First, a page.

JCRA and Kushner Cos. sparring over tax break for controversial $800M project

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The $800 million One Journal Square project, which is being developed by Kushner Companies and the KABR Group, is in limbo right now as the Jersey City Redevelopment Agency appears apprehensive about granting a significant tax break for the project. 

An artist’s rendering of the One Journal Square project in Jersey City. Photo via Woods Bagot.

By John Heinis/Hudson County View

A series of letters and emails were obtained by HCV after submitting an Open Public Records Act request to learn about the status of One Journal Square.

“Despite many and repeated efforts, not to say the pleas, of One Journal Square, substantive discussions among the parties never resumed except for a single meeting on August 10, 2017,” Genova Burns Partner Eugene Paolino wrote in a February 20th letter to Jersey City Housing Economic Development and Commerce Director Marcos Vigil.

“Interestingly, at that point in time, the Restated RDA [Redevelopment Agreement] was nearly complete and ready for signature … As the direct result of failure of the City and the Agency to meet its responsibilities in connection with the completion of the restated RDA, One Journal Square has clearly been harmed and the project has undoubtedly been delayed, if not more.”

Paolino also reflected on some of the history of the 56-story, two-tower project, noting that the JCRA entered into a Redevelopment Agreement with Kushner Companies and KABR Group back on April 21st, 2015 – back when Jared Kushner was the President and CEO of Kushner Companies.

Kushner has since moved on from the company to become President Donald Trump’s (R) senior advisor and is also his son-in-law.

Furthermore, the local planning board gave One Journal Square full site approval by the end of that same year: November 10th, 2015.

Paolino goes on to say that “the massiveness and the complexity of the project required multiple amendments to the site plan approval,” though the city and the JCRA appeared to be in agreement since the changes would make “the project better, more attractive and more iconic.”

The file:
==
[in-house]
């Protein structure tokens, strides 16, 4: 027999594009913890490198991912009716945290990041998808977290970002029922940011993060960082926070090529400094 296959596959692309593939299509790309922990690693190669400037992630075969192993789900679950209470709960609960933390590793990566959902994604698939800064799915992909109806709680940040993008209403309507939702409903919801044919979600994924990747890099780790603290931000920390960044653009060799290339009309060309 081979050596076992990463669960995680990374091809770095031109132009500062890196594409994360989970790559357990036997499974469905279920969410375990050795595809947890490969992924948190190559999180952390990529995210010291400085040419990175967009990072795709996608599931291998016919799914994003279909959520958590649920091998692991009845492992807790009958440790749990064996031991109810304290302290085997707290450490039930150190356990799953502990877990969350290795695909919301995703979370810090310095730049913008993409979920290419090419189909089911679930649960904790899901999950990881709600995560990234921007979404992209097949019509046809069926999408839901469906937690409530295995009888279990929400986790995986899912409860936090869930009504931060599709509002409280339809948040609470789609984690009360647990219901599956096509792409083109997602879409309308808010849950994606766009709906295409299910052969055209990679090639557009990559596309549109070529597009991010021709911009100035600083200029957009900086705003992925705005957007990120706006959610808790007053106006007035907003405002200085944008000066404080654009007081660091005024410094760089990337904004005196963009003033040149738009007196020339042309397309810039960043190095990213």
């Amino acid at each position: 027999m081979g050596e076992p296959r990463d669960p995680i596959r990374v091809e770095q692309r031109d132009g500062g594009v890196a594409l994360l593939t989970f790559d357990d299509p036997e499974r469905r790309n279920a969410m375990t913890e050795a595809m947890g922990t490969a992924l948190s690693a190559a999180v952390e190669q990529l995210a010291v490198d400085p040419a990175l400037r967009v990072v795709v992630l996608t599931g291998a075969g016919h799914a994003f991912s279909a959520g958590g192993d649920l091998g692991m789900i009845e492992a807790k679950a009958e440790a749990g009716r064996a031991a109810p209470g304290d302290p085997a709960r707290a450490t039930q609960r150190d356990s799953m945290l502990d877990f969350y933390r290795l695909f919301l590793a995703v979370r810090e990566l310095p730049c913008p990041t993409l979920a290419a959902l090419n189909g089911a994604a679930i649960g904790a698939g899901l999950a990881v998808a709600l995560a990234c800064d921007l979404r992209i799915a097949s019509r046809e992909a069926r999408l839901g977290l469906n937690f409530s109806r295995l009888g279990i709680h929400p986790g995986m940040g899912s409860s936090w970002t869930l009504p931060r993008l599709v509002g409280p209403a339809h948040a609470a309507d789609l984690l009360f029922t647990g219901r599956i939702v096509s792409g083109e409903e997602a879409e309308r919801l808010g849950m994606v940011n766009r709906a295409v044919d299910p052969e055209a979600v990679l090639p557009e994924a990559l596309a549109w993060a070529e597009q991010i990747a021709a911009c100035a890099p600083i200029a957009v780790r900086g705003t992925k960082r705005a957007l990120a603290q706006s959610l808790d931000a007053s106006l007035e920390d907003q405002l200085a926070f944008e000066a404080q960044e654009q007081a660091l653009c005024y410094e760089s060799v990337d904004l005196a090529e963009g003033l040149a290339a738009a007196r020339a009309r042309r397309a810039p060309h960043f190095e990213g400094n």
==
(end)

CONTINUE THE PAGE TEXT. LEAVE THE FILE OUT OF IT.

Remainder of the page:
In his March 12th response, Vigil didn’t pull punches, exclaiming that “your claims that inaction by the City is harming the project are completely without merit.”

He continues that the project is not a city matter, the JCRA is a separate, autonomous entity, further stating that “no approvals are guaranteed to any party.”

The correspondence continues to devolve from there, as Joseph P. Baumann, Jr., of McManimon, Scotland and Baumann, corporation counsel for the JCRA, places the blame on the developers for the delays since they made significant changes to the building complex.

“We agree, that as originally conceived, the Project was ‘iconic’ and innovative,”he wrote on March 15th.

“However, the significant proposed reconfiguration of the Project, after the loss of the joint venture partner, which contrary to your correspondence, materially changes the ‘general scope and essential nature of the project,’ [and] raises questions about the impact and viability of the resulting proposal.”

With that, Baumann also disputes the notion that a redevelopment agreement is almost finished and ready to be signed.

As of eleven months ago, WeWork, a co-working and rental space, was an anchor tenant at One Journal Square, but they ended up backing out.

However, in an email sent the next day, Paolino called Baumann’s recollection of the project history “disingenuous,” asserting that “WeWorks [sic] was not part of the original Harwood site plan approval nor the later METP approvals for the very same site.”